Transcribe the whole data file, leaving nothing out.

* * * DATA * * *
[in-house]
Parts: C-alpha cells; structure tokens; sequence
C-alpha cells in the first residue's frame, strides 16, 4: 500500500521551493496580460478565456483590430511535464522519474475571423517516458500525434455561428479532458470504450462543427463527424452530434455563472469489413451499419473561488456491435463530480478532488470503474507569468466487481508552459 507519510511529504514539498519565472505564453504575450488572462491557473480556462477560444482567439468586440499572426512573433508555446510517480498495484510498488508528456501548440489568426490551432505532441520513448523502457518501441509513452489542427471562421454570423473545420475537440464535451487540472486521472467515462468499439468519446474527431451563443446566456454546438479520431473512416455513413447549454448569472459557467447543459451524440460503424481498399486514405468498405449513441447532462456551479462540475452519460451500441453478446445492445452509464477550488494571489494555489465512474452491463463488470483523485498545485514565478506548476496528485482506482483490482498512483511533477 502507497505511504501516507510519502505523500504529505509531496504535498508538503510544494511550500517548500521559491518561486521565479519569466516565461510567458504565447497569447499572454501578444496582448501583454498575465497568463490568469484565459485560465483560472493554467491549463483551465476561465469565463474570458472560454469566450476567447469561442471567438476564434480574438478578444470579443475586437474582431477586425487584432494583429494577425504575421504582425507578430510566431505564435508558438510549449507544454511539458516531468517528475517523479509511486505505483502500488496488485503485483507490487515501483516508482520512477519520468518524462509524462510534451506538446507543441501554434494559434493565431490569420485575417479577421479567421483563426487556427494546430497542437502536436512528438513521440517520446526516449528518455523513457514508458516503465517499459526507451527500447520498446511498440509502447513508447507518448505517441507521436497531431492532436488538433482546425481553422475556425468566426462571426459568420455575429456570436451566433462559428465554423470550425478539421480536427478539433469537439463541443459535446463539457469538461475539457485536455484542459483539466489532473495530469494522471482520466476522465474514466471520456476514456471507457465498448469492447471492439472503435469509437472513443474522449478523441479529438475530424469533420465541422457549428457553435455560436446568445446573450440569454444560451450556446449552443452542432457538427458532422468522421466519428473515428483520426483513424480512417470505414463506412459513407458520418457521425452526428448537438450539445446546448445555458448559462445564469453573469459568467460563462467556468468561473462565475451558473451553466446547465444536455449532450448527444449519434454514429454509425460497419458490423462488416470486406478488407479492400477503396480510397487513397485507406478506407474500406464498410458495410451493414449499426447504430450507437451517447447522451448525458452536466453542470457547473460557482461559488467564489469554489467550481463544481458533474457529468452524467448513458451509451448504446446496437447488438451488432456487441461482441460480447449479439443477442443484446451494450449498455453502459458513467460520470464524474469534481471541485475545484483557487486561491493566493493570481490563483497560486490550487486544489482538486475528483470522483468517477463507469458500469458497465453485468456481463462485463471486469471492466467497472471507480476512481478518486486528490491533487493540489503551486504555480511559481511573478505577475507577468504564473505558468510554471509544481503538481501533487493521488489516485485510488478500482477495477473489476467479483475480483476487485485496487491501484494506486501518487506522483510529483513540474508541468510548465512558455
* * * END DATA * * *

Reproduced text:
[in-house]
Parts: C-alpha cells; structure tokens; sequence
C-alpha cells in the first residue's frame, strides 16, 4: 500500500521551493496580460478565456483590430511535464522519474475571423517516458500525434455561428479532458470504450462543427463527424452530434455563472469489413451499419473561488456491435463530480478532488470503474507569468466487481508552459 507519510511529504514539498519565472505564453504575450488572462491557473480556462477560444482567439468586440499572426512573433508555446510517480498495484510498488508528456501548440489568426490551432505532441520513448523502457518501441509513452489542427471562421454570423473545420475537440464535451487540472486521472467515462468499439468519446474527431451563443446566456454546438479520431473512416455513413447549454448569472459557467447543459451524440460503424481498399486514405468498405449513441447532462456551479462540475452519460451500441453478446445492445452509464477550488494571489494555489465512474452491463463488470483523485498545485514565478506548476496528485482506482483490482498512483511533477 502507497505511504501516507510519502505523500504529505509531496504535498508538503510544494511550500517548500521559491518561486521565479519569466516565461510567458504565447497569447499572454501578444496582448501583454498575465497568463490568469484565459485560465483560472493554467491549463483551465476561465469565463474570458472560454469566450476567447469561442471567438476564434480574438478578444470579443475586437474582431477586425487584432494583429494577425504575421504582425507578430510566431505564435508558438510549449507544454511539458516531468517528475517523479509511486505505483502500488496488485503485483507490487515501483516508482520512477519520468518524462509524462510534451506538446507543441501554434494559434493565431490569420485575417479577421479567421483563426487556427494546430497542437502536436512528438513521440517520446526516449528518455523513457514508458516503465517499459526507451527500447520498446511498440509502447513508447507518448505517441507521436497531431492532436488538433482546425481553422475556425468566426462571426459568420455575429456570436451566433462559428465554423470550425478539421480536427478539433469537439463541443459535446463539457469538461475539457485536455484542459483539466489532473495530469494522471482520466476522465474514466471520456476514456471507457465498448469492447471492439472503435469509437472513443474522449478523441479529438475530424469533420465541422457549428457553435455560436446568445446573450440569454444560451450556446449552443452542432457538427458532422468522421466519428473515428483520426483513424480512417470505414463506412459513407458520418457521425452526428448537438450539445446546448445555458448559462445564469453573469459568467460563462467556468468561473462565475451558473451553466446547465444536455449532450448527444449519434454514429454509425460497419458490423462488416470486406478488407479492400477503396480510397487513397485507406478506407474500406464498410458495410451493414449499426447504430450507437451517447447522451448525458452536466453542470457547473460557482461559488467564489469554489467550481463544481458533474457529468452524467448513458451509451448504446446496437447488438451488432456487441461482441460480447449479439443477442443484446451494450449498455453502459458513467460520470464524474469534481471541485475545484483557487486561491493566493493570481490563483497560486490550487486544489482538486475528483470522483468517477463507469458500469458497465453485468456481463462485463471486469471492466467497472471507480476512481478518486486528490491533487493540489503551486504555480511559481511573478505577475507577468504564473505558468510554471509544481503538481501533487493521488489516485485510488478500482477495477473489476467479483475480483476487485485496487491501484494506486501518487506522483510529483513540474508541468510548465512558455